Skip to main content

Surgical Dressings

Volume 461: debated on Monday 18 June 2007

To ask the Secretary of State for Health (1) how many patients were treated with maggot debridement therapy within the NHS in each year since 1997, broken down by NHS trust; and if she will make a statement; (127742)

(2) what assessment has been made of the potential effect on costs of the use of maggot debridement therapy in the NHS; and if she will make a statement;

(3) what recent representations her Department has received on maggot debridement therapy; and if she will make a statement;

(4) what (a) clinical trials and (b) other studies have taken place on maggot debridement therapy; how much was spent on such activity in each of the last three years; and if she will make a statement;

(5) what assessment has been made of potential adverse side effects of maggot debridement therapy; and if she will make a statement.

The information requested regarding the numbers of patients treated with maggot debridement therapy (MDT) is not held centrally. However, there is one such medical grade maggot which is now available on prescription in the United Kingdom so that general practitioners can use MDT in the community. There were around 1,100 prescriptions written for dispensing in the community for LarvE (the commercial brand name for the sterile maggots) in 2005, which does not include hospital use.

The National Institute for Health and Clinical Excellence has advised the national health service that the choice of debriding agent for difficult to heal surgical wounds should be based on comfort, odour control, other aspects relevant to patient acceptability, the type and location of the wound and total costs. The actual costs of treating difficult to heal wounds have not been measured. If specific services for the management of difficult to heal surgical wounds were to be developed throughout the NHS, there would be organisational and cost implications, which would need to be evaluated.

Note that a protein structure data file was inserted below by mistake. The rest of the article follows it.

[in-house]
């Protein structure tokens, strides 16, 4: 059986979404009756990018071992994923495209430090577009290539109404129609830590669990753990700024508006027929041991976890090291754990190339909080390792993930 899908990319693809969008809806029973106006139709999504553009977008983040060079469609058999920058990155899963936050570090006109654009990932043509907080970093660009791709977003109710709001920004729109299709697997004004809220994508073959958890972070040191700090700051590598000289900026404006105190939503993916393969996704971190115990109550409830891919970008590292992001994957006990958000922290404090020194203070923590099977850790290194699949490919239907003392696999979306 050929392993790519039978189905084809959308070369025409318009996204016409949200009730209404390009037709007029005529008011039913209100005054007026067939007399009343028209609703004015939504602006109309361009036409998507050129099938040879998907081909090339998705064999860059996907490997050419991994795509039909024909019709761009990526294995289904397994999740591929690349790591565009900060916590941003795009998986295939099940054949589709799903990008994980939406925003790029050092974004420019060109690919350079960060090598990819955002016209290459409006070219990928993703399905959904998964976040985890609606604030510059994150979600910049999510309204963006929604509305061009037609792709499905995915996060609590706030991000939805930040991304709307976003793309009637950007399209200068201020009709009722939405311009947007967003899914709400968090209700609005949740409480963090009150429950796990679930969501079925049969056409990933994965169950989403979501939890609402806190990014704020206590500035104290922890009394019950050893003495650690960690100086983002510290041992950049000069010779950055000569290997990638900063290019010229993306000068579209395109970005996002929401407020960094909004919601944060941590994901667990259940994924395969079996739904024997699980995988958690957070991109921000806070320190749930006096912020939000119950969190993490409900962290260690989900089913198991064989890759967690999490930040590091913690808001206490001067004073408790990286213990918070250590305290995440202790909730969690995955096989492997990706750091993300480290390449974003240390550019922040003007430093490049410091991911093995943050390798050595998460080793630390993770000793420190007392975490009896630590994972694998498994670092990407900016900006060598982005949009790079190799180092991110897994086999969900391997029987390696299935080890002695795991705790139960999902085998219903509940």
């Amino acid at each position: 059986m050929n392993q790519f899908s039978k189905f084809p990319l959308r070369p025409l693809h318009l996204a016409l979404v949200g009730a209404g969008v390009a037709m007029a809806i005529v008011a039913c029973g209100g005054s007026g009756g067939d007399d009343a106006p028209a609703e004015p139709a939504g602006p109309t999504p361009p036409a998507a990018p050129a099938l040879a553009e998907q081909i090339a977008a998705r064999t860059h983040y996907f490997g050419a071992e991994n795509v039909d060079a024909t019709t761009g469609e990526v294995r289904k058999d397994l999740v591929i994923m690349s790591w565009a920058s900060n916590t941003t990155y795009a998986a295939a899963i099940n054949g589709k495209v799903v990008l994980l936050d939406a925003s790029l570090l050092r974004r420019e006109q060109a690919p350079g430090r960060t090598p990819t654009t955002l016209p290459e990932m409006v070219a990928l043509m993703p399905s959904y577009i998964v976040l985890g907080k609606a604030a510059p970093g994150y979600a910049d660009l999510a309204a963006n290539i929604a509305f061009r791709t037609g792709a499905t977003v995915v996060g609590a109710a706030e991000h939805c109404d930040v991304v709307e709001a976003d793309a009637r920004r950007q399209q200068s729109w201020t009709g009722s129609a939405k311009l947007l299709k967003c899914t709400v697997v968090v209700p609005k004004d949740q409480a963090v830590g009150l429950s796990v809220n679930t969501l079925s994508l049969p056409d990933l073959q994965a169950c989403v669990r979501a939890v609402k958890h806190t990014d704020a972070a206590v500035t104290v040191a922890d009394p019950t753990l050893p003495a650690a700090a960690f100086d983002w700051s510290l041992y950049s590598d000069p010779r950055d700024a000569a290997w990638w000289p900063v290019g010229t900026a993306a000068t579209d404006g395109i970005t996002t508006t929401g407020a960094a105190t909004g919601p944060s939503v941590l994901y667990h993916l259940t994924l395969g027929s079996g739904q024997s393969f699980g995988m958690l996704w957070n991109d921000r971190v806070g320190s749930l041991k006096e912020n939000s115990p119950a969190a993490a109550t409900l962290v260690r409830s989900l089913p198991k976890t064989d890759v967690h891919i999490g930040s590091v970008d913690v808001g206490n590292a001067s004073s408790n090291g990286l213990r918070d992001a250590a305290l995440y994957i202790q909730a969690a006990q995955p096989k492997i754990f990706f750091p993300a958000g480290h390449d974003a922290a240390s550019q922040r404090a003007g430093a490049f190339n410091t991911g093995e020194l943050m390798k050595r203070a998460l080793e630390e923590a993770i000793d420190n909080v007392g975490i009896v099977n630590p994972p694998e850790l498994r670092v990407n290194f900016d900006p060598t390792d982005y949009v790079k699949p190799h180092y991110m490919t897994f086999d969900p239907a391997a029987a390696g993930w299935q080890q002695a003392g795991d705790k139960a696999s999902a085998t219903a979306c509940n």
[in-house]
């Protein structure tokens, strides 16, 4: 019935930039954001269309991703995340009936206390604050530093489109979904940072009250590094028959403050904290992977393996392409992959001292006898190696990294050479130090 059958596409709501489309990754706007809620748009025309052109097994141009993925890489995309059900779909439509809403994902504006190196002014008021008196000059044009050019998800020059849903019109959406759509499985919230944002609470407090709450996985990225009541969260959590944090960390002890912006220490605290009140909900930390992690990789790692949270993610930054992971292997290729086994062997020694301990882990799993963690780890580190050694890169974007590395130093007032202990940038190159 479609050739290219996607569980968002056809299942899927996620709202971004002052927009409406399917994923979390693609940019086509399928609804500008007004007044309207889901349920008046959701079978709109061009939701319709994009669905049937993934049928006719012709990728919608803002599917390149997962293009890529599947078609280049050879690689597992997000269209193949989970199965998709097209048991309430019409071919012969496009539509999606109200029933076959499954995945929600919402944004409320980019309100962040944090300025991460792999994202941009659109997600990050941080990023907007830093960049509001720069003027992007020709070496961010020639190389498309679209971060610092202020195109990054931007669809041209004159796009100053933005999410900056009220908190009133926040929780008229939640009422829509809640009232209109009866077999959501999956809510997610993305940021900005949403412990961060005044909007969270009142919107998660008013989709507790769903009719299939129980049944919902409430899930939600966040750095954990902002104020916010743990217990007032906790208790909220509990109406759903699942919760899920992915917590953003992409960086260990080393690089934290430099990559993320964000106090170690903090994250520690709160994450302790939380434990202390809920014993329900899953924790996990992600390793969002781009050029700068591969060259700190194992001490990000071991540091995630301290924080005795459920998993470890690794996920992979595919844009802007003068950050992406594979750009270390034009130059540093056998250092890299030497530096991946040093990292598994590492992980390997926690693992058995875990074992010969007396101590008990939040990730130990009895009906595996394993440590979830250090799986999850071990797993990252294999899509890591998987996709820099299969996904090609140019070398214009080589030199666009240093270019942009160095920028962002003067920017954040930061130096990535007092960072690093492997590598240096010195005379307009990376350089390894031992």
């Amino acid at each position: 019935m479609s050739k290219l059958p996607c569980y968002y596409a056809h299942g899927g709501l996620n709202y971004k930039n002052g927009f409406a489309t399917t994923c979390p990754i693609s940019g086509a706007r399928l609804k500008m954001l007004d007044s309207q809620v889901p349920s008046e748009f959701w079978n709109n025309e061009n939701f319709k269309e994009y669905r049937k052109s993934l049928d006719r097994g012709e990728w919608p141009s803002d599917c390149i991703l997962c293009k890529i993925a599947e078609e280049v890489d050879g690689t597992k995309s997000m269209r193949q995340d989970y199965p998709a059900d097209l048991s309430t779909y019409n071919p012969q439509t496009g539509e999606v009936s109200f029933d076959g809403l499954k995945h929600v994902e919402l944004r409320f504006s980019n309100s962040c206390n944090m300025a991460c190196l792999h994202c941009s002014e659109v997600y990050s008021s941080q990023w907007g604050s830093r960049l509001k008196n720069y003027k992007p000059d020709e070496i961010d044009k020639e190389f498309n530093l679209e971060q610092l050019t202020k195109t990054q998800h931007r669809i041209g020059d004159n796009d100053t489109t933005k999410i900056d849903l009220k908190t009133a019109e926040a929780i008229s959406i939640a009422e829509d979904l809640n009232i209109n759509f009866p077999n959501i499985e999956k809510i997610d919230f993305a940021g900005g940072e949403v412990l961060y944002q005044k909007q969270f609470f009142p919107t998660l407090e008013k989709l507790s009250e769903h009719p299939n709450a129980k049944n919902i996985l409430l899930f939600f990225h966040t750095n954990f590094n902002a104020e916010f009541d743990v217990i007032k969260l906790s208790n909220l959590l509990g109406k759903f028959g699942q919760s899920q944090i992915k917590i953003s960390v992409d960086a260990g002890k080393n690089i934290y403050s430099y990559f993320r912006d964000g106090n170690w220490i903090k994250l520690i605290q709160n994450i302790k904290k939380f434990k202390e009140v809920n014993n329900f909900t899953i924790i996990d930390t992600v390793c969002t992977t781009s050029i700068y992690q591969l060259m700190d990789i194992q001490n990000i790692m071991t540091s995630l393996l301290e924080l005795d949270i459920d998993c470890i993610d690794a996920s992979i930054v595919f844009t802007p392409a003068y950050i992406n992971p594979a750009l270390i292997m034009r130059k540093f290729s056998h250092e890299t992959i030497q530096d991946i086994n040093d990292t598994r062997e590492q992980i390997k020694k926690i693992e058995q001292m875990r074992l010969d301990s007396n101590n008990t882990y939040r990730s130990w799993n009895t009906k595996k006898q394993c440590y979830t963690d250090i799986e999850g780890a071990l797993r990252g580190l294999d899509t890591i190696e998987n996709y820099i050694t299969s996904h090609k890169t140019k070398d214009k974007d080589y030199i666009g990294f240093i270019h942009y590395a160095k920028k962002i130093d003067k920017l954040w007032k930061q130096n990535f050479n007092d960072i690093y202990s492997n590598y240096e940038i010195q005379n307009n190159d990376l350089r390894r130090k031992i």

My noble Friend, the Minister of State for Health (Lord Hunt), has received an invitation from the hon. Member for Bridgend (Mrs. Moon) to visit Zoobiotic Ltd. My hon. Friend the Minister of State for Public Health (Caroline Flint) has received a letter from the right hon. Member for Sheffield, Central (Mr. Caborn) regarding the issue of MDT.

The Health Technology Assessment Programme funded a trial of MDT to be undertaken by the Department of Health Sciences of the University of York. The study started on 1 June 2004, involving 600 patients with venous leg ulcers who were randomised to one of three treatment groups to compare their effects on healing and debridement times. The Government, through the Health Technology Assessment Programme, agreed to fund this study, which had been several years in the planning and cost over £700,000. The report of the research is expected in early 2009.

MDT may cause pain or discomfort, particularly in patients already experiencing wound pain. This usually occurs about 24-36 hours into therapy and worsens as the larvae grow larger, Painkillers should help to relieve the pain; otherwise removing the maggot dressing provides immediate relief. The maggots should be contained within the wound. If they escape onto unprotected skin around the edges of the wound, the larvae secretions can cause a rash on the skin which resembles a superficial burn.